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Jan
11

Comfort Zones and Hidden Abilities

By Courtney Hess

As a special education teacher working in an autism room, I always jump at the chance to hear Temple Grandin speak. One of my favorite quotes from her is, "I think sometimes parents and teachers fail to stretch kids. My mother had a very good sense of how to stretch me just slightly outside my comfort zone." Temple Grandin is a funny, motivated, hard-working speaker and she just happens to have autism. I was about 19 when I first heard Temple talk at a conference and this quote was what really stuck with me.

By Courtney Hess

As a special education teacher working in an autism room, I always jump at the chance to hear Temple Grandin speak. One of my favorite quotes from her is, "I think sometimes parents and teachers fail to stretch kids. My mother had a very good sense of how to stretch me just slightly outside my comfort zone." Temple Grandin is a funny, motivated, hard-working speaker and she just happens to have autism. I was about 19 when I first heard Temple talk at a conference and this was what really stuck with me.

Going through my undergraduate to get my teaching license, professors routinely said, "stick with schedules, stick with this curriculum, and everything will work for the best." While we all know that routine is typically important to someone on the spectrum, we can lose sight of the importance of pushing students to be able to see where they are at and where they can be. If we are so stuck on following routines and structures we may never find out that a student is good at art, or being a friend, or a musical instrument. The list of talents can go on and on, but we have to give students a chance to discover them.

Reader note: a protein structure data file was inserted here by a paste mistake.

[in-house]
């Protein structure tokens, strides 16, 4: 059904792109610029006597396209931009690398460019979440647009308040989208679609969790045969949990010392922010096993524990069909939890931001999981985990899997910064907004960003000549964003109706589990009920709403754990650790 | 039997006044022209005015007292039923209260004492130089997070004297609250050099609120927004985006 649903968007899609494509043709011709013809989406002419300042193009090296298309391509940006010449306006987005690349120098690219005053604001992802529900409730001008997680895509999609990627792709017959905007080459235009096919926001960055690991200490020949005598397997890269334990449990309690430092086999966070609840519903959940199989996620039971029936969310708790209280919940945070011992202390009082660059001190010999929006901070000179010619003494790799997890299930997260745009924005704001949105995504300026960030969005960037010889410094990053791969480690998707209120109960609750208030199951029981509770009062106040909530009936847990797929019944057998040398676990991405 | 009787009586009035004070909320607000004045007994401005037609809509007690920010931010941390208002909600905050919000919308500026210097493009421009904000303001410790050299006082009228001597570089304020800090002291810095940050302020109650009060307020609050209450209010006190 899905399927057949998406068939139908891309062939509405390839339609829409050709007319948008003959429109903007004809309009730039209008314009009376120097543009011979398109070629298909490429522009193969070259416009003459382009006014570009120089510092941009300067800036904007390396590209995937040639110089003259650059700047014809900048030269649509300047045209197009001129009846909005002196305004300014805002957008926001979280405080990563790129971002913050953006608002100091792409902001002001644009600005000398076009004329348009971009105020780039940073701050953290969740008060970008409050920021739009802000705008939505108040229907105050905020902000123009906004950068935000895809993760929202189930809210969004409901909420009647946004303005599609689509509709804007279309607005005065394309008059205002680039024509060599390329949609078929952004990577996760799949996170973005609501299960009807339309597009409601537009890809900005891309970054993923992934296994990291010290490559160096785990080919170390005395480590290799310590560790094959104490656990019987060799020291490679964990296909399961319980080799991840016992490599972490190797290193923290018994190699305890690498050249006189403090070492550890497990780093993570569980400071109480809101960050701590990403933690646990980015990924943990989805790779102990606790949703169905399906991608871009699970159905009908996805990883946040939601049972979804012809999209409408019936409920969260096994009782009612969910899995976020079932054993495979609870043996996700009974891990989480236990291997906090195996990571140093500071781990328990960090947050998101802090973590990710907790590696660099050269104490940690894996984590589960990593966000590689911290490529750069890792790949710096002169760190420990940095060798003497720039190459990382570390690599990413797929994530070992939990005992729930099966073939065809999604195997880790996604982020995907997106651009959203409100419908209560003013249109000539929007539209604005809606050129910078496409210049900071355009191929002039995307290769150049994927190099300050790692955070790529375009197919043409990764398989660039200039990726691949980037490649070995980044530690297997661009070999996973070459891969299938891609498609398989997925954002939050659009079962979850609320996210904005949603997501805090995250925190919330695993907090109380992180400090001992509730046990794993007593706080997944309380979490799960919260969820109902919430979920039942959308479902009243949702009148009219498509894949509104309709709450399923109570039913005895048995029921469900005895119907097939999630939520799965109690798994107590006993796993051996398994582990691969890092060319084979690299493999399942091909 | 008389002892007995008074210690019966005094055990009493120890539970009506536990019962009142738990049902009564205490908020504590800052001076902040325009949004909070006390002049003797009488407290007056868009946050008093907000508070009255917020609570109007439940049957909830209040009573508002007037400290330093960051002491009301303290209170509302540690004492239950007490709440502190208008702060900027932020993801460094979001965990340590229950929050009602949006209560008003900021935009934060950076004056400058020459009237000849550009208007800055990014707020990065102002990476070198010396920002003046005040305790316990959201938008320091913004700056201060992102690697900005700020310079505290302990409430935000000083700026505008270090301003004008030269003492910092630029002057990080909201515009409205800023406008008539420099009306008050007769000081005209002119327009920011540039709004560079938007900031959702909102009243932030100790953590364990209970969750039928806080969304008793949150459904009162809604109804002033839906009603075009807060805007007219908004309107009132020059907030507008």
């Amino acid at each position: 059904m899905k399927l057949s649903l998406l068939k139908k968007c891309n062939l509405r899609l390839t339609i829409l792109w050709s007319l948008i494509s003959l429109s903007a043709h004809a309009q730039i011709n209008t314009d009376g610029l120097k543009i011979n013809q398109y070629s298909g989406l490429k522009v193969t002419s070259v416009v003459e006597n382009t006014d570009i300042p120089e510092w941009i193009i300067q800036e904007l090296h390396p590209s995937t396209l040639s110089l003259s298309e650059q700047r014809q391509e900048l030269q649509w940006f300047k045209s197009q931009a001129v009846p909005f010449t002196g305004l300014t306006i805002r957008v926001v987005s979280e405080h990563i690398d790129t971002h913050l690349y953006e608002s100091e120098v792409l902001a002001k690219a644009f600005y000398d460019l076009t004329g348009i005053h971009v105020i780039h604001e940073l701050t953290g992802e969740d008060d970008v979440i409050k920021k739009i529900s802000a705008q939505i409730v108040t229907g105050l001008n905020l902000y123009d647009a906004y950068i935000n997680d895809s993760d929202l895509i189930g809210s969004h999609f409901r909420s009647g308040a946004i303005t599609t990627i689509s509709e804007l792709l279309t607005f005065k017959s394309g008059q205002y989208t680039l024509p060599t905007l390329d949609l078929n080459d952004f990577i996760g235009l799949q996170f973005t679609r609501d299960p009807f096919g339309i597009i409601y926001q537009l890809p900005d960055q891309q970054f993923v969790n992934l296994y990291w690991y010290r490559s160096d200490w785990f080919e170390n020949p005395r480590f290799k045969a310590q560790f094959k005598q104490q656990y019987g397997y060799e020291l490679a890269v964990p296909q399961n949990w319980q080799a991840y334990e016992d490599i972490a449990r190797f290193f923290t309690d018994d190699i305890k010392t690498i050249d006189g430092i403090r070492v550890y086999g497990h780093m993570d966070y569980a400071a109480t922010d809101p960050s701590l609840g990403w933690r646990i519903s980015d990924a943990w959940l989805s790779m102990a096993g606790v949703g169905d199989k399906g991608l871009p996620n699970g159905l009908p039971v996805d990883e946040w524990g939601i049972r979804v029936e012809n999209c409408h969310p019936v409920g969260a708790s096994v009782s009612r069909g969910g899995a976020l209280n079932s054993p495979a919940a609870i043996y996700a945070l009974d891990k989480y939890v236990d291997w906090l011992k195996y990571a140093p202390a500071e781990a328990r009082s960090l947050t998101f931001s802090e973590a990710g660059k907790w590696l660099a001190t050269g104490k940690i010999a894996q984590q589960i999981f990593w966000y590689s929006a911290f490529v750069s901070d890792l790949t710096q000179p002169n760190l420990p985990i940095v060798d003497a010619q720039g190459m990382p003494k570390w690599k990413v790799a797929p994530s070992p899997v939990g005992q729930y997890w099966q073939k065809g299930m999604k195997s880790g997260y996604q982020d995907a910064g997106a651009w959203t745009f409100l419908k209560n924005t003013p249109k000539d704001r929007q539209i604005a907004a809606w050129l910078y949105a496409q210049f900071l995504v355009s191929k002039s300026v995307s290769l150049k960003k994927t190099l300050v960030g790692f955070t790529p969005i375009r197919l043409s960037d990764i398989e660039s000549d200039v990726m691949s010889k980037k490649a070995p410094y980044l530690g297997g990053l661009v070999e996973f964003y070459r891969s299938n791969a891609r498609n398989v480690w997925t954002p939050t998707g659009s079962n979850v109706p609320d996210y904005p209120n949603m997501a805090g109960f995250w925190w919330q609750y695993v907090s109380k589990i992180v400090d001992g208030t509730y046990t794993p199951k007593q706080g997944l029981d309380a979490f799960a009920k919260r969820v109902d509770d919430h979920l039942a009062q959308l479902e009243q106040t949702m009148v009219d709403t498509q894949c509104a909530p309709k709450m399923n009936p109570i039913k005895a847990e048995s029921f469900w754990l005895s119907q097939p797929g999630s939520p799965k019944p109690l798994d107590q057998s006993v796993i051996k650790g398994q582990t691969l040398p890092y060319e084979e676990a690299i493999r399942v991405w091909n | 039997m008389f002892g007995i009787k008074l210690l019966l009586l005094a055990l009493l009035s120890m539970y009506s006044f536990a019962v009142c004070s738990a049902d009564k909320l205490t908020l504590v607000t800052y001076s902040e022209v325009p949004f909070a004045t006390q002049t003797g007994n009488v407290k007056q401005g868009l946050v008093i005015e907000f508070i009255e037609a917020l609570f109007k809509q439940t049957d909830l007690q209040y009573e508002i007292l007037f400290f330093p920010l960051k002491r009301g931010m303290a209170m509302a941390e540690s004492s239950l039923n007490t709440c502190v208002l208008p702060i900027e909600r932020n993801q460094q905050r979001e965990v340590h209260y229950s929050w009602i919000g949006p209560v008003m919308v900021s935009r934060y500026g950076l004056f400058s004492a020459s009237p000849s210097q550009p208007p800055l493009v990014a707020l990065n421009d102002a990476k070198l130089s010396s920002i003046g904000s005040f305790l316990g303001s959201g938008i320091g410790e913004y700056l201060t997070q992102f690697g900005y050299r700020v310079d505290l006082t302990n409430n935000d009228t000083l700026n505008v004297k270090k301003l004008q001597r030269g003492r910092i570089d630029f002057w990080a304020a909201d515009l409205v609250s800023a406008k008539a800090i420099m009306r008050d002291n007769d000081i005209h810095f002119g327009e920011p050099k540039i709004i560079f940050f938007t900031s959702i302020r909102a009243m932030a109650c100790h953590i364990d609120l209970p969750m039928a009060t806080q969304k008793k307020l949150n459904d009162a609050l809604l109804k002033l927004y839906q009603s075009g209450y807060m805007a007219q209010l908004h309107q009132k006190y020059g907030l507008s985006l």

One story that sticks with me was from my first year of teaching high school. I was a young teacher, right out of college, and I thought I had it all figured out with my fancy, new, reading comprehension packets. I was stuck on having all of my students (all who happened to be on the spectrum) follow the rules exactly. However, one day, I gave the students three choices for our reading comprehension assignment and what I saw amazed me. One student drew something right out of a book, one students wrote a new creative alternative end for the book, and one student wrote a letter from the point of view of the main character. I was blown away at the talent that I saw unfold in my classroom just because I chose to be flexible in my thinking.

Moving forward, I think when being around an individual with autism we should continue to find a balance between rigid schedules and flexible thinking.

No matter the path of life that we are in and in what ways we are impacted by autism, I think it is important to keep stretching our friends, family members, students with autism and they will continue to stretch us, in a positive way, as well.